In September 2019, EnGagE hosted an ethics workshop in Oxford. It brought together 25 experts from 13 European countries, and dealt with identifying the major ethical issues in the emerging field of genetic testing and counselling in clinical psychiatry (PsyGCT). Four main topics were discussed:
- the problematic dualism between somatic and psychiatric disorders;
- the impact of genetic testing for psychiatric conditions on stigma;
- fulfilling professional responsibilities related to communication in PsyGCT; and
- ethical issues in public health services.
Due to the Covid-19 pandemic, EnGagE will not host any in-person meetings in 2021. On March 15th and 16th, 40 EnGagE members from more than 25 European countries, Israel, The United States, and Canada met online. This effort was led by Kristiina Tammimies and her team in Sweden.
The Chair and Working Group Leaders provided an update on the Network’s progress and the next steps of EnGagE were discussed. The Task Force Monitoring Tool (State-of-the art of PsyGCT in Europe) gave an update on the questionnaire that was circulated among all members. With this questionnaire, we aim to provide a systematic overview on the current state of genetic testing and counselling in clinical psychiatry (PSYGCT) in Europe. Furthermore, we reviewed different options for developing and sharing educational material on PSYGCT with the scientific and general population. The Task Forces Translation of Research Methods and Questionnaires; Developing Curriculum Content; and Guidelines and Practice Recommendations provided an update. Due to the Covid-19 pandemic, health care professionals across the world have moved from in-person patient appointments to remote options. This also affects genetic counselling and is a great opportunity for EnGagE to investigate the potential of alternatives to face-to-face genetic counselling in real-life settings. This is of particular interest due to the severe shortage of mental health professionals adequately trained in psychiatric genetics. The Task Force Alternatives to Face-to-Face Genetic Counselling discussed several options to pursue.
Both days ended with open access lectures. These were well attended by both EnGagE members and others interested in the field of PSYGCT. On Monday, Julia Perry (Department of Medical Ethics and History of Medicine, University Medical Center Göttingen, Germany) gave an excellent overview on Ethical issues of clinical psychiatry genetic counselling and testing. On Tuesday, Jacob Vorstman (Department of Psychiatry, University of Toronto, Canada) provided an exemplary presentation on Closing the gap between recommendation and clinical implementation for diagnostic genetic testing in individuals with neurodevelopmental psychiatric disorders.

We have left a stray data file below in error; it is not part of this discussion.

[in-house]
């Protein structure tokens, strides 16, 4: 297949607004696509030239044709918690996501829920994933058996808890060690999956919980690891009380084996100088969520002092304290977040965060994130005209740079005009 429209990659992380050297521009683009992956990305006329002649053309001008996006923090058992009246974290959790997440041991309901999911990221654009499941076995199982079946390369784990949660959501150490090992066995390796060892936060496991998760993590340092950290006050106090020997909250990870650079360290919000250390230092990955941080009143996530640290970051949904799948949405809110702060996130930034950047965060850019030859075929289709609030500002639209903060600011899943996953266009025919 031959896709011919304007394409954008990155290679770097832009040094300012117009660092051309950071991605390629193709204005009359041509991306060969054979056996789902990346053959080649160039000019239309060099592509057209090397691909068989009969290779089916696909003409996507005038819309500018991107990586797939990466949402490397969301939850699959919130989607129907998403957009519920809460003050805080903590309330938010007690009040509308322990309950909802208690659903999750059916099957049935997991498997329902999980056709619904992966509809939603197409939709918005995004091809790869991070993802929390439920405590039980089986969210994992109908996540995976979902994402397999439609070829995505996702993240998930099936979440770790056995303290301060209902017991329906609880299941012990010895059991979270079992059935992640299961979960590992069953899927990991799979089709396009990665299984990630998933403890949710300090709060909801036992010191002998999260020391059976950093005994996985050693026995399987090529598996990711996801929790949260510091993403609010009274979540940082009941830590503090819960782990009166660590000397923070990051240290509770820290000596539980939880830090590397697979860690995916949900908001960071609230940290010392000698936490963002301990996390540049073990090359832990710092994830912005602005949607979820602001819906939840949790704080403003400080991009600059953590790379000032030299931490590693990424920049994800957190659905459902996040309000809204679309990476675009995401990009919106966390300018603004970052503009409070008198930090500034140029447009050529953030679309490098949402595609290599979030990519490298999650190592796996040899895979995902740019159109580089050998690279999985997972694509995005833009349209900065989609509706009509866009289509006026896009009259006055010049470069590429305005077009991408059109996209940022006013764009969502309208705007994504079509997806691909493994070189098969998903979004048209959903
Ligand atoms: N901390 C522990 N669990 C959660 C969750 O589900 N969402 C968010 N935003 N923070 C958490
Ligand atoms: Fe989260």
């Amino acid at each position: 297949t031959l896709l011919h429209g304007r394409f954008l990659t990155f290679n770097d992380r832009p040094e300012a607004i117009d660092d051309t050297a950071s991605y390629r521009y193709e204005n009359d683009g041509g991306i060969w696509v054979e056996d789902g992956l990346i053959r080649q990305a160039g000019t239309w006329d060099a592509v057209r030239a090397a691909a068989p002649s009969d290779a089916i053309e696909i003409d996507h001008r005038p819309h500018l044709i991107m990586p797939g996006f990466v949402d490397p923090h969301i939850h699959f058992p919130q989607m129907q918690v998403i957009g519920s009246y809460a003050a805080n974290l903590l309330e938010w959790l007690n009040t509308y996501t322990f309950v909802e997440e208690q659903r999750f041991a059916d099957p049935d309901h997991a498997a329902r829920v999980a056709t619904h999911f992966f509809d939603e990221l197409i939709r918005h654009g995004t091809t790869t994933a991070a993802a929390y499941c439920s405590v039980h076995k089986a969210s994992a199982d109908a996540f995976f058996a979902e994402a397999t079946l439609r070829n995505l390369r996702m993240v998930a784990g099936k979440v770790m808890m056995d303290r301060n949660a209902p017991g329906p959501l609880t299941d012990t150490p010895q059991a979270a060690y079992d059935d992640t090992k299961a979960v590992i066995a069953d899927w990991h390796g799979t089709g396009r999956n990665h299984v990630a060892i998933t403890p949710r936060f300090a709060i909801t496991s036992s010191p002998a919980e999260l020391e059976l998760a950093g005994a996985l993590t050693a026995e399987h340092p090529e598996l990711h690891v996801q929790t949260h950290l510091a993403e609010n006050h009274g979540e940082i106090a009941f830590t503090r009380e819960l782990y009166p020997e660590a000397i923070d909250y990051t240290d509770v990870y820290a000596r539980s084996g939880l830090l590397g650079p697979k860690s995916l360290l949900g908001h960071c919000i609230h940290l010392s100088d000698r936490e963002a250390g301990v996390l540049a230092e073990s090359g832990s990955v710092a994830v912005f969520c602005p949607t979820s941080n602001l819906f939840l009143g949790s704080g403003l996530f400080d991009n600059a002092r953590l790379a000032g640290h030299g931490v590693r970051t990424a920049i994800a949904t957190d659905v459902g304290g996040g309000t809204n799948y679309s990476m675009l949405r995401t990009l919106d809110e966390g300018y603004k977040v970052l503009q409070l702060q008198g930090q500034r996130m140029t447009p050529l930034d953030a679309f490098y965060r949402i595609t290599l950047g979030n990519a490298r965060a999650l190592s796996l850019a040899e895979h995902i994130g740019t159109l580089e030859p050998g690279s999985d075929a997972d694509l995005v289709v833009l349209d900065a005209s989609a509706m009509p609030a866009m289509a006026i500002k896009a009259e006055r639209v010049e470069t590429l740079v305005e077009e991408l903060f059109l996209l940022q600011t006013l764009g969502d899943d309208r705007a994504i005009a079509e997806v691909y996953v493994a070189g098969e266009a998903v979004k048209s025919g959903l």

- general questions related to EnGagE network,
- the website,
- task force “Monitoring toolof genetic counselling and testing services”.
New temporary vice-chair was confirmed; list of next deliverables and closed STSM calls as a tool to achieve them were discussed. Active participation of all MC members in at least one task force is kindly required.
Putting heads together about website was efficacious: the company who will design the website was elected, the structure of website was determined, and members of network were encouraged to write the content.
Aim of the task force “Monitoring toolof genetic counselling and testing services” is to question the availability of psychiatric genetic counselling and psychiatric genetic testing services all over Europe. Different aspects about carrying out survey were discussed, looking through questions in detail was started.
The first workshop of EnGagE took place in Paris on April 11th and 12th, 2019. The main aim was to train the participants to the Principles of Psychiatric Genetic Counselling and Testing and to develop a transdisciplinary shared culture across European countries.